This semester I am taking an Animal Behavior course for my Biology major. While the title of the course clearly indicates that it applies to animals, there have been many mistaken anthropomorphizing thoughts running through my mind and lots of anthropomorphic jokes made by my professors and other students. In the interest of Penn’s call to make academics more interdisciplinary, I feel that I can take the time here to ruminate and play with the concepts I have learned in Animal Behavior in light of human gender in society today.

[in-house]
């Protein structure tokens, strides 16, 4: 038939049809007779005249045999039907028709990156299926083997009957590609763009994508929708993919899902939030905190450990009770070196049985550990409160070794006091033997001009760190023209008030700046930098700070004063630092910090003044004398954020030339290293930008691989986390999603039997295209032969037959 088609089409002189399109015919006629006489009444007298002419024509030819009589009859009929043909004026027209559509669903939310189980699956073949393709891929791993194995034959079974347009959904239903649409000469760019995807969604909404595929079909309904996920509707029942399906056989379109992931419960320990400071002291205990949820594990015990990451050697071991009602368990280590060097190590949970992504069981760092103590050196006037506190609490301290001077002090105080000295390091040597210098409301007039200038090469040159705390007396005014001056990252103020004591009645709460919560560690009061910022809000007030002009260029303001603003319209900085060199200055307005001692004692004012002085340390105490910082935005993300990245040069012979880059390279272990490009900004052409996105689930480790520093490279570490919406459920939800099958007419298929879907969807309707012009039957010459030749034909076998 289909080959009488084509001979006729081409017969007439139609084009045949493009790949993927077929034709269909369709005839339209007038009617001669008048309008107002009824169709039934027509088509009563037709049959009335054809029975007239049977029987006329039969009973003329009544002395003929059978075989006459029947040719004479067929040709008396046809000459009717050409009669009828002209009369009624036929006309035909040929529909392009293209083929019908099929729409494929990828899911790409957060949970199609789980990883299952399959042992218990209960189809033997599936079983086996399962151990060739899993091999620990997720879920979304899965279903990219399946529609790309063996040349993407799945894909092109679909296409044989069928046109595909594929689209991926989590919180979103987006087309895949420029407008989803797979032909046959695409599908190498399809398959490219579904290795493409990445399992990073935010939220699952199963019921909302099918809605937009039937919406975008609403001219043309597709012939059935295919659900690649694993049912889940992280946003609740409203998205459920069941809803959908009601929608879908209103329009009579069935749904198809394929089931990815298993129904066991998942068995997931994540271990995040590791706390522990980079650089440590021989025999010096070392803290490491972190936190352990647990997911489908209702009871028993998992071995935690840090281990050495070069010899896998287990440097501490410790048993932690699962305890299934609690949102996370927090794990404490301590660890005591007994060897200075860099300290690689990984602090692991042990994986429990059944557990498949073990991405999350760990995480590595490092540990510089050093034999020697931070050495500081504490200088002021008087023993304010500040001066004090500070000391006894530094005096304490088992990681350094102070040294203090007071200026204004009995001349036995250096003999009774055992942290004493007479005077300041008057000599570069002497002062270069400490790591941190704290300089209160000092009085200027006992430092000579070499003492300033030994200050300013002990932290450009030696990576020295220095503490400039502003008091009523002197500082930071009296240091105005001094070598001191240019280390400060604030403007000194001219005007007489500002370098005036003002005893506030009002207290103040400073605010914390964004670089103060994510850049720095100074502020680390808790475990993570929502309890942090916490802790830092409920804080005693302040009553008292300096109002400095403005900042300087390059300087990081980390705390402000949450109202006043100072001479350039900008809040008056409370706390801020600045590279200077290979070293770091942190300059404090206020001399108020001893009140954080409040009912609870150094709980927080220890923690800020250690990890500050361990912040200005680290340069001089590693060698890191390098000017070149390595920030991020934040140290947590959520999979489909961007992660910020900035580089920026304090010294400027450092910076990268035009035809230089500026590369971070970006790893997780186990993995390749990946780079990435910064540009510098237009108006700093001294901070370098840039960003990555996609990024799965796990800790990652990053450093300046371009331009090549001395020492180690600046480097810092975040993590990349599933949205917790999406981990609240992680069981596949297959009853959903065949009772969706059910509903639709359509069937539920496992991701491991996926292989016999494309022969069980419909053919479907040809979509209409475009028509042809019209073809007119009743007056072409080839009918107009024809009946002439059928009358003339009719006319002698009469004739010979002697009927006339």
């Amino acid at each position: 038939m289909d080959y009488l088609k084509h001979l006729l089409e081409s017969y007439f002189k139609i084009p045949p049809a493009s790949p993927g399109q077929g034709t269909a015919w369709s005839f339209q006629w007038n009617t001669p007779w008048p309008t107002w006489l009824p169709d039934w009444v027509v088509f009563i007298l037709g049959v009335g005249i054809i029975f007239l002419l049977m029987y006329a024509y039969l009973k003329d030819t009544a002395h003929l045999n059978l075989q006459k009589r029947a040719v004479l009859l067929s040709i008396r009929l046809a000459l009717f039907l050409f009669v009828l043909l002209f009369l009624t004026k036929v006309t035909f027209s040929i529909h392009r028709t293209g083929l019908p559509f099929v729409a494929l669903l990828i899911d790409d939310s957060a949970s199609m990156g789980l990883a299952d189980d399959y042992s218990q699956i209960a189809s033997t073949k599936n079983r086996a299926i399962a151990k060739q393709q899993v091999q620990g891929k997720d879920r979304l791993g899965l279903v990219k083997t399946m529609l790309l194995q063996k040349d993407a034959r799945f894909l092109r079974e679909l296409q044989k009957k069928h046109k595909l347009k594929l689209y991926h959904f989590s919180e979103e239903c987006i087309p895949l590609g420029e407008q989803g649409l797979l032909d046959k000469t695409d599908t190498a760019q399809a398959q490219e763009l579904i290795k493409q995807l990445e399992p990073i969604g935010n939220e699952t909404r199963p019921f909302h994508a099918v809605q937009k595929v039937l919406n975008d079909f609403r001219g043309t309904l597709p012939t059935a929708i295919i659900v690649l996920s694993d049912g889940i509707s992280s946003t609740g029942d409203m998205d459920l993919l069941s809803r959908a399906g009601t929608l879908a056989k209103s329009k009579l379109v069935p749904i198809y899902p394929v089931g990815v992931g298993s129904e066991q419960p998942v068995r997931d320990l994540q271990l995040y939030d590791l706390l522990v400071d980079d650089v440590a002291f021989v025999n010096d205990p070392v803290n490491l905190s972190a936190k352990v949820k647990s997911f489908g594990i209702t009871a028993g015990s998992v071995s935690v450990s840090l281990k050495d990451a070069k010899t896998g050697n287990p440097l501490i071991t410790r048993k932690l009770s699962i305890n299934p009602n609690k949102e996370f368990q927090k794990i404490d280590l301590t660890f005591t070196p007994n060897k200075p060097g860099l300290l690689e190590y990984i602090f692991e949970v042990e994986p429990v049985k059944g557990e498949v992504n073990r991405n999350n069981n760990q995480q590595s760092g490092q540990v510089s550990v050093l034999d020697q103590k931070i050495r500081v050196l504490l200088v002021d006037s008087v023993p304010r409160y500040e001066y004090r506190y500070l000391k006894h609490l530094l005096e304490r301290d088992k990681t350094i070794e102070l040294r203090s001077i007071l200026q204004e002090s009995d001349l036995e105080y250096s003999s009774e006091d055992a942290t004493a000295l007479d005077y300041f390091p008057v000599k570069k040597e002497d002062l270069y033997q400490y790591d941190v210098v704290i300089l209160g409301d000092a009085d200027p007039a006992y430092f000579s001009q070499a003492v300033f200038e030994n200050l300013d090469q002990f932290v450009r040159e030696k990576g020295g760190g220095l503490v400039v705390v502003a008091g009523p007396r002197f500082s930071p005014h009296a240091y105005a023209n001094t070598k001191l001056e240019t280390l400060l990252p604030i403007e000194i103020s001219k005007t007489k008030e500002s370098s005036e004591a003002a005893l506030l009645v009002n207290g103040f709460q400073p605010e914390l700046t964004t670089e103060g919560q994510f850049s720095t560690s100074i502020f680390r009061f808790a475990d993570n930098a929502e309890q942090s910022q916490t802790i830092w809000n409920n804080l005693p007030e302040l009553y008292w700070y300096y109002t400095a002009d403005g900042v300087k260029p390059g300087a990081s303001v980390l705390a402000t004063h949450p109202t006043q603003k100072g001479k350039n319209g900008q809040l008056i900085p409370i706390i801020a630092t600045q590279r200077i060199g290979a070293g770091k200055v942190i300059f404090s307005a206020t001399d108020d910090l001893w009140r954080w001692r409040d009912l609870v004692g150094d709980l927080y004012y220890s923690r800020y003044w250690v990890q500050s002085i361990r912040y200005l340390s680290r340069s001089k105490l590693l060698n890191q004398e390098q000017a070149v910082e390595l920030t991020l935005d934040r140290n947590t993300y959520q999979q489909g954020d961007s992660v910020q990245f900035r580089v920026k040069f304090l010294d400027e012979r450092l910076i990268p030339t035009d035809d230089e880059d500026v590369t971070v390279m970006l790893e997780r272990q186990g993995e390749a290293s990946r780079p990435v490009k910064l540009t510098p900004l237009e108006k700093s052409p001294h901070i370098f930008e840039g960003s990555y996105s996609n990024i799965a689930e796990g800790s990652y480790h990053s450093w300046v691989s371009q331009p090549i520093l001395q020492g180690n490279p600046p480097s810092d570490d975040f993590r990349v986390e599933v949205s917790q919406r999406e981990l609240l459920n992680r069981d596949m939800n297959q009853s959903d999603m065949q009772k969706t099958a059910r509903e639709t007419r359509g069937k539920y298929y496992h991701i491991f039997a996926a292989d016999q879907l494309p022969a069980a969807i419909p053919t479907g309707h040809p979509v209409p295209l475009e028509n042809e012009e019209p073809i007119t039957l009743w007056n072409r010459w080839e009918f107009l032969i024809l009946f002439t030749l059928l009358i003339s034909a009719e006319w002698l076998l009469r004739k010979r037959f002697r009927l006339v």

When we first began exploring the definition of gender, the scientific tendencies in my mind kept demanding that there has to be an obvious reason for two genders and the division of gender roles that exist today. Or at least, there has to be some very clear scientific origin. Learning about male birds and mammals developing “sexy” characteristics to attract females, and females being “choosy” in their selection of mate seemed very much reminiscent of the activities of Penn students preparing for a Friday night. With more consideration, I realized that the maintenance of strict gender roles is a lot closer to animal behavior than human reason. Perhaps we have come to a time in human evolution to consider more than just the need to make offspring.